A management control system to support corporate sustainability strategies
MetadataShow full item record
© 2016 Elsevier Ltd. This paper outlines a management accounting system, based upon cost variance analysis, which supports the pursuit of environmental and traditional financial goals within a decentralized organization. The framework decomposes inefficiencies into two parts. The first consists of what might be considered a natural outcome of pursuing the traditional economic goal of efficiency through cost-minimization, a "waste" variance. The second part consists of sustainability gains that produce societal benefit but may be incongruent with short-term economic goals, a "sustainability" variance. While elimination of waste variances can be encouraged using a traditional performance evaluation and reward structure, elimination of sustainability variances requires re-design of performance evaluation tools and reward structures. We demonstrate that differing production functions across operational units within organizations can impact the relative magnitude of the two variances. The failure to recognize and incorporate these differences can lead to inefficient allocation of resources and/or only partial fulfillment of the strategic environmental goals of the organization.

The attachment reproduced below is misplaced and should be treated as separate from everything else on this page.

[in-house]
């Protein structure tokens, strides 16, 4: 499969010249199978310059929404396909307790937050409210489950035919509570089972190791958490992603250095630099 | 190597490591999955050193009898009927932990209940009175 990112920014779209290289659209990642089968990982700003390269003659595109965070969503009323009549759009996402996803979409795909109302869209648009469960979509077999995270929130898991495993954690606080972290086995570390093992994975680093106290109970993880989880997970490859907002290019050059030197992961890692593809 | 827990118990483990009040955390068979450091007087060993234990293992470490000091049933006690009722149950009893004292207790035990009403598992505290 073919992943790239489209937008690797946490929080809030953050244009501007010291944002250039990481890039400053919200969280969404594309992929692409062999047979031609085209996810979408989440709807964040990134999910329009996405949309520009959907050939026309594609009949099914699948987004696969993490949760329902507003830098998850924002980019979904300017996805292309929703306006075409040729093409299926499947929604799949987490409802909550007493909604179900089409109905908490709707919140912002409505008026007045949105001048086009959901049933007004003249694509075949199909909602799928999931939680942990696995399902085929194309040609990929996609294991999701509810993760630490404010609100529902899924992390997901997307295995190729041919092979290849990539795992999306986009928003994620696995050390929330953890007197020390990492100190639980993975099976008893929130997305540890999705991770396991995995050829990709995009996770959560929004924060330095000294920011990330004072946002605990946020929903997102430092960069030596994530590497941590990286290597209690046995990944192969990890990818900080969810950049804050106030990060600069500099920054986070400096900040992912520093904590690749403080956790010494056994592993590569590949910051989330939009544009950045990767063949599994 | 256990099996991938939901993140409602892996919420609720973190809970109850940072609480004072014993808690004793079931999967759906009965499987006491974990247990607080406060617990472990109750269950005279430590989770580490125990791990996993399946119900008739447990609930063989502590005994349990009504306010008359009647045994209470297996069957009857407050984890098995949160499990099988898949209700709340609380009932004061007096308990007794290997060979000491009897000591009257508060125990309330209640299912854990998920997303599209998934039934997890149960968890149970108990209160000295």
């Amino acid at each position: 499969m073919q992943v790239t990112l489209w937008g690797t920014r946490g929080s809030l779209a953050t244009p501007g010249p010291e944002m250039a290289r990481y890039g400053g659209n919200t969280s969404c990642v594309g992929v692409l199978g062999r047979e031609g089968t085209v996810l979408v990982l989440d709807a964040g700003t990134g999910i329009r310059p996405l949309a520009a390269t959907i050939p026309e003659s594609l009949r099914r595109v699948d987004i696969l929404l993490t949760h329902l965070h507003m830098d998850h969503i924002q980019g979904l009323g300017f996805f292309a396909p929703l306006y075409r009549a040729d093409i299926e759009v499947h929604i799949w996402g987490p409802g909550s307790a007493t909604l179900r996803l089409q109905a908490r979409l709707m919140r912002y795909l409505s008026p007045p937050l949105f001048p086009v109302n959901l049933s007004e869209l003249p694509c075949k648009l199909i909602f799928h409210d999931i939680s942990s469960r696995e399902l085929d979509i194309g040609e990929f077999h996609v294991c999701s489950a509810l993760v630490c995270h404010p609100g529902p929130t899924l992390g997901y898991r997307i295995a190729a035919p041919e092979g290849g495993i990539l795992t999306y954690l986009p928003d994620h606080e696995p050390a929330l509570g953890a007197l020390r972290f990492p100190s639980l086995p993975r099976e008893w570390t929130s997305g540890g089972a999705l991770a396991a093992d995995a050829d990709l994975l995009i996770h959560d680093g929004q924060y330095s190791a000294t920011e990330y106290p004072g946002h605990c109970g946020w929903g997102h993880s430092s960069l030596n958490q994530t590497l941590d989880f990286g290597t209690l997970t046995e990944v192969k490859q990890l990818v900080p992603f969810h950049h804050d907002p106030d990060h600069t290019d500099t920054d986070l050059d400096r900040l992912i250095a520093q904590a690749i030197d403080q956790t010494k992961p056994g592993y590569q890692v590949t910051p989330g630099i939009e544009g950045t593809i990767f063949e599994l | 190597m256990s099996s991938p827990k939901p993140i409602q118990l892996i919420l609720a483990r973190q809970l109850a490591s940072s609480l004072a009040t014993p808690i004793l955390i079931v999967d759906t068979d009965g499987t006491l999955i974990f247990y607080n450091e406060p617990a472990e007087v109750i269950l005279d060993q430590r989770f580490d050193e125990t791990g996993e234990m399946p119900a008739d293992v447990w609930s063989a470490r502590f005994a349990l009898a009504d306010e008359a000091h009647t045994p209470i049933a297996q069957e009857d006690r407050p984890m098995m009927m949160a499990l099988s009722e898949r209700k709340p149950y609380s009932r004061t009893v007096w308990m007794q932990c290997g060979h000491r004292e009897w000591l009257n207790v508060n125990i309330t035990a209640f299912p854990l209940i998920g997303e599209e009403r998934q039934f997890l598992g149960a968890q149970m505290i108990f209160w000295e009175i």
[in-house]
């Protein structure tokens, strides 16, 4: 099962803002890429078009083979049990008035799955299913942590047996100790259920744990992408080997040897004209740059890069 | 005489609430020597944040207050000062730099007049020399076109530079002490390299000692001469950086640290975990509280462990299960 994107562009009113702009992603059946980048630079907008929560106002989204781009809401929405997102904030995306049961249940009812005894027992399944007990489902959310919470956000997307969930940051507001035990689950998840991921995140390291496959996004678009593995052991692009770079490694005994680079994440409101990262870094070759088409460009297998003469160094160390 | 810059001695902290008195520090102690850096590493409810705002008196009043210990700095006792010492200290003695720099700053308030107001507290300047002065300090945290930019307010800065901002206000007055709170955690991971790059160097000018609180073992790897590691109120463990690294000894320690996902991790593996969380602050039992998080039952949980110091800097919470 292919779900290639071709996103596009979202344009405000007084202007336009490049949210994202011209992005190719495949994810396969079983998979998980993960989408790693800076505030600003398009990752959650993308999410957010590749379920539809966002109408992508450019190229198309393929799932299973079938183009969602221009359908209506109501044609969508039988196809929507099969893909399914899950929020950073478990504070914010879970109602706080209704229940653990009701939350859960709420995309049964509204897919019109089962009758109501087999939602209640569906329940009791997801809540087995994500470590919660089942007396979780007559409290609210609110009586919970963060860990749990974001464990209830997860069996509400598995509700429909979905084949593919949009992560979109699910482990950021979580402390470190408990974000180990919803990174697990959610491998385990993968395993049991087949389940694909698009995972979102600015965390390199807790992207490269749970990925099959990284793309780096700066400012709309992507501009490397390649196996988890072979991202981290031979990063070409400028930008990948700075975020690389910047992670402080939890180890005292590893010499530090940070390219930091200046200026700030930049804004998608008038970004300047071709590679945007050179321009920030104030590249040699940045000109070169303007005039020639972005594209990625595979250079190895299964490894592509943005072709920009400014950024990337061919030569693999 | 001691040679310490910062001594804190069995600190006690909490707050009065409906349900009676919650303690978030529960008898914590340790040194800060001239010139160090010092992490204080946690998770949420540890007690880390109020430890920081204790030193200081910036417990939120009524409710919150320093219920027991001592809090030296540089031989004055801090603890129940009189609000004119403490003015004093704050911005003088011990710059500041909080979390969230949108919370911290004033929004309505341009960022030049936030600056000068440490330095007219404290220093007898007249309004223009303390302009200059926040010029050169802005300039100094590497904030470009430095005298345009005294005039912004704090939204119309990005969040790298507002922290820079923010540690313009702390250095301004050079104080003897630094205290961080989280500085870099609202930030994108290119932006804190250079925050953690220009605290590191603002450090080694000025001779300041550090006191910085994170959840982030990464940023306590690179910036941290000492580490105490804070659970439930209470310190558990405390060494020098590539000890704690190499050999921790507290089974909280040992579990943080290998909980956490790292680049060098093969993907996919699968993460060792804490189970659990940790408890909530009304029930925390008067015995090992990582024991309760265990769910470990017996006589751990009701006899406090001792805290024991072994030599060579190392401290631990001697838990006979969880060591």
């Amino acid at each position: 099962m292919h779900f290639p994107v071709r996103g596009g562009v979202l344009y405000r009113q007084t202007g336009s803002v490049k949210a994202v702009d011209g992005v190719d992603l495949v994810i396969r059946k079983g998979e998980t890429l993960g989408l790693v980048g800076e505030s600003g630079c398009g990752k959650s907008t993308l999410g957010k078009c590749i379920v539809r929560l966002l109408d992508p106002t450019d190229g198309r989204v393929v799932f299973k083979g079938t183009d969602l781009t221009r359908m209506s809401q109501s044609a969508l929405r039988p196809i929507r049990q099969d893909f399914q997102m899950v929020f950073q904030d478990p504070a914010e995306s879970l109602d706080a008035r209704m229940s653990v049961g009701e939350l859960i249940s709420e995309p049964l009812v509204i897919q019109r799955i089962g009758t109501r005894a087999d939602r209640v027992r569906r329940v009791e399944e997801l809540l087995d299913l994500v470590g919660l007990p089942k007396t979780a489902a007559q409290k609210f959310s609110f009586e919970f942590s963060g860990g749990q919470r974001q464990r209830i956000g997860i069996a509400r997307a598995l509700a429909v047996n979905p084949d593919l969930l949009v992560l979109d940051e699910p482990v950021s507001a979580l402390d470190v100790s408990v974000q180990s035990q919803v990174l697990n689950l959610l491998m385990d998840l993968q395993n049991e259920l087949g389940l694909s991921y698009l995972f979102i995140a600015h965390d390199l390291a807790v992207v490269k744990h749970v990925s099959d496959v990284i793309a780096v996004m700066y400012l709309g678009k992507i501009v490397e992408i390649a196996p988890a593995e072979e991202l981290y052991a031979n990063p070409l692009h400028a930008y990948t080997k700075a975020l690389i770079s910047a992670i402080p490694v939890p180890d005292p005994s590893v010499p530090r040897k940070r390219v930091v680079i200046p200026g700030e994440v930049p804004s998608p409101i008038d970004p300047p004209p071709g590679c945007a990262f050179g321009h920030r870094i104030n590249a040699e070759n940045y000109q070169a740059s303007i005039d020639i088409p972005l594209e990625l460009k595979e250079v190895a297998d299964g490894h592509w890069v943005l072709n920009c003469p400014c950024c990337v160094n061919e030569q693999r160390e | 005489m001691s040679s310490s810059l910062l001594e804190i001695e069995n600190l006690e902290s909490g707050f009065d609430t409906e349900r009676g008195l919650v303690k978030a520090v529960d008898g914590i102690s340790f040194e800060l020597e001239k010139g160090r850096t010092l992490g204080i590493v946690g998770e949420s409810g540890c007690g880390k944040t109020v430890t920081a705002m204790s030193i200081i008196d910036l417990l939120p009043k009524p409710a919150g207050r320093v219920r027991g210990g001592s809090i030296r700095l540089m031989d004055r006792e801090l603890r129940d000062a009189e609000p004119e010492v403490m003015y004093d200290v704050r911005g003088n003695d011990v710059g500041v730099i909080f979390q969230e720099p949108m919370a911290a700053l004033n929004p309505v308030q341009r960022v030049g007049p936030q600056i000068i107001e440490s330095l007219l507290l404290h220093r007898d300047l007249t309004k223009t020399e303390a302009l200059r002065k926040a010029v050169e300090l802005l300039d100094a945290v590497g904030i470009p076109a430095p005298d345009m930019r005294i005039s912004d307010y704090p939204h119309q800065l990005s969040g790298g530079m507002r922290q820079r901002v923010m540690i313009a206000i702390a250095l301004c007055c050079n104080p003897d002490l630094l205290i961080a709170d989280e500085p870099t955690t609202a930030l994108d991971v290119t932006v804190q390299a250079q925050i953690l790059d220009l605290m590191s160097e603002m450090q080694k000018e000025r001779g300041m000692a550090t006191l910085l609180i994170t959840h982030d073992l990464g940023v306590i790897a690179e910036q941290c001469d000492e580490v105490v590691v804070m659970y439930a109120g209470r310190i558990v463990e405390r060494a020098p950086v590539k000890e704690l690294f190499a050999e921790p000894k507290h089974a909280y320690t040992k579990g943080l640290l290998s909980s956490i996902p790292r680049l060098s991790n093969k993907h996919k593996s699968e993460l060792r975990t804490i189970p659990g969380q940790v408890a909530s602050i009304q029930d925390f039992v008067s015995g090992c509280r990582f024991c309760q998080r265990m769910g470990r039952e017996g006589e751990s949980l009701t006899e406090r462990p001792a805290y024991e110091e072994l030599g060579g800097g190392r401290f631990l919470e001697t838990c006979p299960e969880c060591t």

Showing items related by title, author, creator and subject.
Dutta, Saurav; Lawson, R.; Marcinko, D. (2013)Meaningful incorporation of environmental and social responsibility goals into organizational strategic plans requires a mechanism to measure and reward performance contributing to that objective. This paper formulates ...
Gary, M.; Yang, Miles; Yetton, P.; Sternman, J. (2017)Many academics, consultants and managers advocate stretch goals to attain superior organizational performance. However, existing theory speculates that, while stretch goals may benefit some organizations, they are not a ...
Gary, M.; Yang, Miles; Yetton, P.; Sterman, J. (2017)Many academics, consultants, and managers advocate stretch goals to attain superior organizational performance. However, existing theory speculates that, although stretch goals may benefit some organizations, they are not ...